Courts are generally very cautious about finding that
relief in judicial review cases would be futile.
It is common in judicial review proceedings for the respondent
to claim that an error made no difference to the outcome, and that
relief to the applicant should therefore be denied. In House v
Defence Force Retirement and Death Benefits Authority  FCAFC
72, the Full Federal Court confirmed that the test is not easy for
a respondent to satisfy.
The error, the decision, and whether it
House concerned a decision of the Administrative Appeals
Tribunal which both the applicant and the respondent agreed was
tainted by error. However, the respondent argued that the error
"would not have affected the result" and therefore that
the decision of the AAT should stand.
The Court said that the test was not whether the error
"would" have made a difference, but whether the error
"could make no difference". To put it another way,
"relief will not be refused in the face of demonstrated error
unless there is no possibility of a successful outcome."
The decision in House was finely balanced; there appeared to be
a relatively good argument that the Tribunal had considered all the
material (notwithstanding the error of law) and that the error
committed would not have affected the outcome. However, the Court
was cautious and held that:
"When the question involves the exercise of a
discretion and the error of law is relevant to the framework within
or foundation upon which the facts are to be determined and upon
which the discretion is exercised, the Court ought to exercise
great caution before deciding that the error of law could make no
difference to the result already reached. The result may be
precisely the same ..., but no one can be sure of
The lesson House teaches is that the courts are generally very
cautious about finding that relief would be futile. So long as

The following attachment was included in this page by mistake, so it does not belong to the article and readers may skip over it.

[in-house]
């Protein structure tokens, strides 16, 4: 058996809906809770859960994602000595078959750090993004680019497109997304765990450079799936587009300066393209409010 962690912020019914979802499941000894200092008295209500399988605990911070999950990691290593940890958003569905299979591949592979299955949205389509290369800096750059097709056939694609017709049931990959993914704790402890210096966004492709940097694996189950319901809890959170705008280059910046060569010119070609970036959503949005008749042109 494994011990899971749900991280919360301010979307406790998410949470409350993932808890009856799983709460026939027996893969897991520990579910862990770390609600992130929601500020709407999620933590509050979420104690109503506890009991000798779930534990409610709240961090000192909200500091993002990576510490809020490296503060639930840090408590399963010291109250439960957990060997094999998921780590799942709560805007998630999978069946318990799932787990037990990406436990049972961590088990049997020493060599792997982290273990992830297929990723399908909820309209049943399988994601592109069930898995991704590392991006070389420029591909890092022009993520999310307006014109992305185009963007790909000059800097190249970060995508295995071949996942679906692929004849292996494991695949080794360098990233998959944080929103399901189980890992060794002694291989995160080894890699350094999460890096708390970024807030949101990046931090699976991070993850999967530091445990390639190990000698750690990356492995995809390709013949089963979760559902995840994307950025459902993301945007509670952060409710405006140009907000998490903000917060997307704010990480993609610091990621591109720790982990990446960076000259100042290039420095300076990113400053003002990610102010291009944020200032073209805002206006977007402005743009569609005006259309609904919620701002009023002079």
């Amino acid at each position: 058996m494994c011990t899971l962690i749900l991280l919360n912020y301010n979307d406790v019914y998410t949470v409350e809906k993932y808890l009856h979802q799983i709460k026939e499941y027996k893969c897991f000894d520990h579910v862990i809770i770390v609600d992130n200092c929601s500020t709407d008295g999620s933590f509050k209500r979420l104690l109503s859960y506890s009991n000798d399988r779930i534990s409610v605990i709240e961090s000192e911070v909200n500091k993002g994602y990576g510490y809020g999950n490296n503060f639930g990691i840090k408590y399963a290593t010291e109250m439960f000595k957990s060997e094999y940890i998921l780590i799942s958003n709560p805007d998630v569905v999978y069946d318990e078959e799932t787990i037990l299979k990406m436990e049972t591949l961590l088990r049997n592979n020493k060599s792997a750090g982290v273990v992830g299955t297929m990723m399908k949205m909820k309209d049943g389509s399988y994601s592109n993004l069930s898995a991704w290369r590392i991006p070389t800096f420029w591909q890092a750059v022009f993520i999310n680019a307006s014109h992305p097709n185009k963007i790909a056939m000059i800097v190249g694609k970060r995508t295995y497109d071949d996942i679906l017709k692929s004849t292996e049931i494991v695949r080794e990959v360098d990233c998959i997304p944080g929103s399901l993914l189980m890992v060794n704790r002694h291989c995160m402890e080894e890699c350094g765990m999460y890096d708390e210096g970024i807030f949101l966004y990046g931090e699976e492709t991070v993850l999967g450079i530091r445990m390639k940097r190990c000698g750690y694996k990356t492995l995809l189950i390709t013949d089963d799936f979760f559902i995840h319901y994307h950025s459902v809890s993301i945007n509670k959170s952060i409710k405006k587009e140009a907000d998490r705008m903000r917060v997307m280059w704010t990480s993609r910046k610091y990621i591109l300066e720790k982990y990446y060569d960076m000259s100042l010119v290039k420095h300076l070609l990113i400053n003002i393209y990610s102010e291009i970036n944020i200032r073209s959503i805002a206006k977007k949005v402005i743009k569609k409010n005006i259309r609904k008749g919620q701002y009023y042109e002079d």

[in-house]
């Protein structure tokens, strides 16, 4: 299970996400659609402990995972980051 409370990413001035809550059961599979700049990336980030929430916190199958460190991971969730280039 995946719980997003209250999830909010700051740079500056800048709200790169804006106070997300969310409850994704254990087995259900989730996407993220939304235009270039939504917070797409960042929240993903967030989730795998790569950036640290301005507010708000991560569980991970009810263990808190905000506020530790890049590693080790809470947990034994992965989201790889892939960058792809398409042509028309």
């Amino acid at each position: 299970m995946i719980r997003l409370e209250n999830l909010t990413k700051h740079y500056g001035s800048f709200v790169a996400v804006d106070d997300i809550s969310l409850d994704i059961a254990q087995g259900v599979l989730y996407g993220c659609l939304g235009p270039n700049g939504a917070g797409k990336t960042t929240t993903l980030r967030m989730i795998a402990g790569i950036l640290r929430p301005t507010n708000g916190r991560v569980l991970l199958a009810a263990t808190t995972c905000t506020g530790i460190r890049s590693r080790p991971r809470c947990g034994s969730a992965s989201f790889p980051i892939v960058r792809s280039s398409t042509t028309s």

there is a possibility (even if that is unlikely) of a different
outcome, it seems that the courts will not withhold relief from an
Clayton Utz communications are intended to provide
commentary and general information. They should not be relied upon
as legal advice. Formal legal advice should be sought in particular
transactions or on matters of interest arising from this bulletin.
Persons listed may not be admitted in all states and
To print this article, all you need is to be registered on Mondaq.com.
Click to Login as an existing user or Register so you can print this article.
This was an interlocutory decision about the appointment of a tutor for the child appellant, to carry on his proceedings.
Some comments from our readers… “The articles are extremely timely and highly applicable” “I often find critical information not available elsewhere” “As in-house counsel, Mondaq’s service is of great value”
Register for Access and our Free Biweekly Alert for
This service is completely free. Access 250,000 archived articles from 100+ countries and get a personalised email twice a week covering developments (and yes, our lawyers like to think you’ve read our Disclaimer).